The Biblical Significance of Rosh Chodesh
By: Mojmir Kallus, VP for International Affairs
When the coronavirus pandemic forced everyone to move online last year, the ICEJ was quick to start a whole series of Zoom prayer meetings. After a successful 12-hour prayer marathon during Pentecost in June, we felt we could expand the prayer chain up to 24 hours or more and start regular prayer meetings with participation of churches and prayer groups from all around the world. With the Lord’s leading, we chose the beginning of each month according to the Hebrew calendar, or Rosh Chodesh, as the date for these recurring prayer vigils.
We find that in the Bible, Rosh Chodesh is often mentioned together with the main feasts of Passover, Pentecost and the Feast of Tabernacles. They are called moadim, which can be translated as “appointed times”. That is, God makes an appointment with His people, and says He will listen and will accept our prayers. It is a time for drawing near to God.
We know, of course, that God listens at all times and we can and should pray without ceasing. Yet we also can learn from the Biblical concept of appointed times and use the lesson to enhance our spiritual life.
One aspect of the New Moon is the blowing of the trumpet. The Bible says that “it shall be a memorial (zikaron) for you.” In the Hebrew Bible, the word “zikaron” usually means to remember some dark moments from the past, to draw attention to wrong-doing or sin, in order to learn the lesson from history. Examples are Exodus 17:14, Numbers 16:39-40, Numbers 31:54.
Praying at the beginning of each month thus gives us an opportunity to remember and learn from our mistakes. Moreover, the phrase “memorial before the Lord” can also mean that we ask God to remember us, in the sense that Habakkuk prays, “in wrath remember mercy” (Habakkuk 3:2). We remind God of His word, which gives us hope, because He neither slumbers nor sleeps. He will act on His word.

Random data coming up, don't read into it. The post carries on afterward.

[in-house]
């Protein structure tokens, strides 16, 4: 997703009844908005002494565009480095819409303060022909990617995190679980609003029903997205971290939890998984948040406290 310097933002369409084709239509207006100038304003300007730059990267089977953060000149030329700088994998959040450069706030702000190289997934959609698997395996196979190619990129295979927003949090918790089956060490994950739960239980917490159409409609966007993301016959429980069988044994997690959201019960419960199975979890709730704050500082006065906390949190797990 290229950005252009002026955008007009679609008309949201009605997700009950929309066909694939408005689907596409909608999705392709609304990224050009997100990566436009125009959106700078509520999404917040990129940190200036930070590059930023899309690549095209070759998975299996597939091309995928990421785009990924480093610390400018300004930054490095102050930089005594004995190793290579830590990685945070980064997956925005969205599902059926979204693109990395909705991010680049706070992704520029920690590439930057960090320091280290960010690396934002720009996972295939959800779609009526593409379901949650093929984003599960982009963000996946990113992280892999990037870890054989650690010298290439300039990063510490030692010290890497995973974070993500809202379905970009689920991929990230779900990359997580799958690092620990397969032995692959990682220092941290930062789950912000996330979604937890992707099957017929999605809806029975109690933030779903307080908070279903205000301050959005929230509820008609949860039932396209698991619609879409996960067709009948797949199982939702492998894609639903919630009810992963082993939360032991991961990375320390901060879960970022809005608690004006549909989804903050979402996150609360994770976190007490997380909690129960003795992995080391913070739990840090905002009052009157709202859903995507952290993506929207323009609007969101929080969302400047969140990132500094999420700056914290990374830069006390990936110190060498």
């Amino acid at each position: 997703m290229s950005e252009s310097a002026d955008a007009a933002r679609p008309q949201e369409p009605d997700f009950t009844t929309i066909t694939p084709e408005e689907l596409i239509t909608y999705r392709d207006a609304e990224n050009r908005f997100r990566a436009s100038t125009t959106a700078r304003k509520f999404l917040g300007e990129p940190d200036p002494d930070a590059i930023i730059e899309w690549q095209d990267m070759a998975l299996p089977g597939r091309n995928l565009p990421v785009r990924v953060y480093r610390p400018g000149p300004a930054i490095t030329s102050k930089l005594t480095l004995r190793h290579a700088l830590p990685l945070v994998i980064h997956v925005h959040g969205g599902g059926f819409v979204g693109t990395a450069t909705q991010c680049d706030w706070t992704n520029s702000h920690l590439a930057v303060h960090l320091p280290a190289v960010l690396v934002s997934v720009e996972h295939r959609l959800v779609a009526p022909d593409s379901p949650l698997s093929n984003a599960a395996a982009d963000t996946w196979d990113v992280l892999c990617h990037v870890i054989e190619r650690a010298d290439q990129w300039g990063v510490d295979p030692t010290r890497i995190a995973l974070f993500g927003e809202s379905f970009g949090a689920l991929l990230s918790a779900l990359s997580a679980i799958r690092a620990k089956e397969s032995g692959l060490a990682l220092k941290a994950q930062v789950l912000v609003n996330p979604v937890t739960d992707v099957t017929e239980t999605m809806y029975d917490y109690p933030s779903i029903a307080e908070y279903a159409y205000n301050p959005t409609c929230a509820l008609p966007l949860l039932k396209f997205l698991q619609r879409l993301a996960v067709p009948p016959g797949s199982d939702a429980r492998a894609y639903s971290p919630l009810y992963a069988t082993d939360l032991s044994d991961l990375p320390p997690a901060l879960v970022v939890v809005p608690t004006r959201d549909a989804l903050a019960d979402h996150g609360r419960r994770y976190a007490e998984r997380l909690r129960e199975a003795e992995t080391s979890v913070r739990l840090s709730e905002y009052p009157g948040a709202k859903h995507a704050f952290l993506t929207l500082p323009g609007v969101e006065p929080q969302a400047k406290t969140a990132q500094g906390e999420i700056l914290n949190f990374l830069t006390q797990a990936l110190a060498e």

This is the meaning of the commandment in Exodus 39:7 concerning the High Priest’s breastplate. The priest brings the sons of Israel before the Lord as memorial stones; he literally carries them on his shoulders, with all their sins, wrongdoing and imperfection, and cries out, “Lord, remember mercy”. It is an expression of trust in God’s mercy, in His forgiving character.
It is with this attitude that we seek the Lord every month, and the growing number of prayer groups involved shows that this practice has found resonance among believers in many countries. It is important, though, to keep the right attitude. We are not introducing a new tradition or adopting a Jewish ritual. We have in mind the words of Paul who writes in Colossians 2:16-17: So, let no one judge you in food or in drink, or regarding a festival or a new moon or sabbaths, which are a shadow of things to come, but the substance is of Christ.
Paul points to the fact that the Lord wants our hearts, not outward rituals. The substance is important, and that substance is Christ. Every month, let us use the opportunity to repent, cry for mercy, and also celebrate the faithfulness of God and the salvation in His Son.
Interestingly, we find that the Rosh Chodesh celebration will have a place also in the world to come. Isaiah declares: And it shall come to pass that from one New Moon to another, and from one Sabbath to another, all flesh shall come to worship before Me,” says the Lord. (Isaiah 66:23)
The ICEJ has pioneered the celebration of the Feast of Tabernacles as a prophetic sign, understanding that the passage from Zechariah 14, which speaks about the nations coming up to Jerusalem to celebrate the Feast of Tabernacles, will only be fulfilled in the Messianic age. It seems that the time has come to turn attention to Isaiah’s words about Rosh Chodesh and teach the Church about its prophetic significance.